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On Balance

On November 13, 2015, 130 people were executed by terrorists in a devastating Paris attack. Hearts across the world beat with sympathy and fear. 

On that same day, an estimated 22,000 people died from some form of cancer, while nearly 40,000 were diagnosed with the disease. The same is true of the day before the attack, and the day after, and every day since.

It is hard for the media to be in 22,000 places at once. That is reserved for the families, friends, and medical staff. So Paris is 24-hour news. The hospital, the hospice, are not. It makes a difference in how we see the world.

The United States government spends $600 billion a year on defense. It spends $30 billion a year on research for all types of disease.

An estimated 30,000 a day died during World War II. So it is possible that that $600 billion saves 22,000 lives per day. But I have to wonder if $300 billion spent on defense (still almost twice what Number 2 China spends), and $300 billion on medical research wouldn’t save more lives, on balance.

 Maybe you can’t efficiently spend $300 billion a year on medical research. But then how efficiently are we spending $600 billion on defense?

 On balance, I choose saving as many lives as possible. On balance, I choose balance. 

Comments 4

 
Anonymous on Monday, 23 November 2015 19:37

Thank you so much, Stephen, for this thoughtful post. We desperately need to be spending more on medical research not only to save lives but to make people's lives more pleasant. I can speak from experience of the misery caused to families by multiple sclerosis and cancer. And each of my siblings have suffered terribly because of a daughter's diabetes; one lost a another daughter to cancer. I am sure almost every family could mention heartbreak of their own because of children or parent illnesses.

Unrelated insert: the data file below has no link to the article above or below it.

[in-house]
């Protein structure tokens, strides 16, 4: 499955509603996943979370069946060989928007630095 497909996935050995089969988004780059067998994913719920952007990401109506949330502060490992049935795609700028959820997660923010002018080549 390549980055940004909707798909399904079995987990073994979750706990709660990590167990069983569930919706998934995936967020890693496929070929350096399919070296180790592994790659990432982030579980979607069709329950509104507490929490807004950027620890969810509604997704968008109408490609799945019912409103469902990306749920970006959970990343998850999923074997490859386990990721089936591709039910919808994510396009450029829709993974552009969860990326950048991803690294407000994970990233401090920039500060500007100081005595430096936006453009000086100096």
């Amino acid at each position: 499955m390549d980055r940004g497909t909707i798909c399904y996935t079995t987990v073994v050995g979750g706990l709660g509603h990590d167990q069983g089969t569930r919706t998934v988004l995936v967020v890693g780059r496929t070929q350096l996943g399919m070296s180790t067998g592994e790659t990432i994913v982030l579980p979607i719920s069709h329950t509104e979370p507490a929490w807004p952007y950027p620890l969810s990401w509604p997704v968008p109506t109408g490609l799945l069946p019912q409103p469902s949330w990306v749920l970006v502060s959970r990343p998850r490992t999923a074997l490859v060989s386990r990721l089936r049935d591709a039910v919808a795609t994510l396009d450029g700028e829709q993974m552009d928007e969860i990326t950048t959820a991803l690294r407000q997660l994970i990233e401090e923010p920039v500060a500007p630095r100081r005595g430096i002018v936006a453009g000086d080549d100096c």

Thank you so much, Stephen, for this thoughtful post. We desperately need to be spending more on medical research not only to save lives but to make people's lives more pleasant. I can speak from experience of the misery caused to families by multiple sclerosis and cancer. And each of my siblings have suffered terribly because of a daughter's diabetes; one lost a another daughter to cancer. I am sure almost every family could mention heartbreak of their own because of children or parent illnesses.
Stephen Evans on Tuesday, 24 November 2015 02:40

Thank you, Sue - I don't know where to draw the line but I think it needs to be redrawn somewhere.

Thank you, Sue - I don't know where to draw the line but I think it needs to be redrawn somewhere.
Ken Hartke on Tuesday, 24 November 2015 16:41

Stephen -- I agree with you on this... we need to be looking at some priorities. A friend's grandson lost a long fight with cancer -- from age 6 to about 13. He was very sick at times but what causes the most harm were the adult cancer treatments used on little kids. He was cancer free occasionally during the fight but the treatments destroyed his liver....too much for a little kid. Some extra millions of research money directed toward childhood cancer might be good.

Stephen -- I agree with you on this... we need to be looking at some priorities. A friend's grandson lost a long fight with cancer -- from age 6 to about 13. He was very sick at times but what causes the most harm were the adult cancer treatments used on little kids. He was cancer free occasionally during the fight but the treatments destroyed his liver....too much for a little kid. Some extra millions of research money directed toward childhood cancer might be good.
Stephen Evans on Tuesday, 24 November 2015 18:03

Thanks Ken - such sad stories happen all the time I imagine - and that we depend on drug companies to fund most research I find disturbing.

Thanks Ken - such sad stories happen all the time I imagine - and that we depend on drug companies to fund most research I find disturbing.
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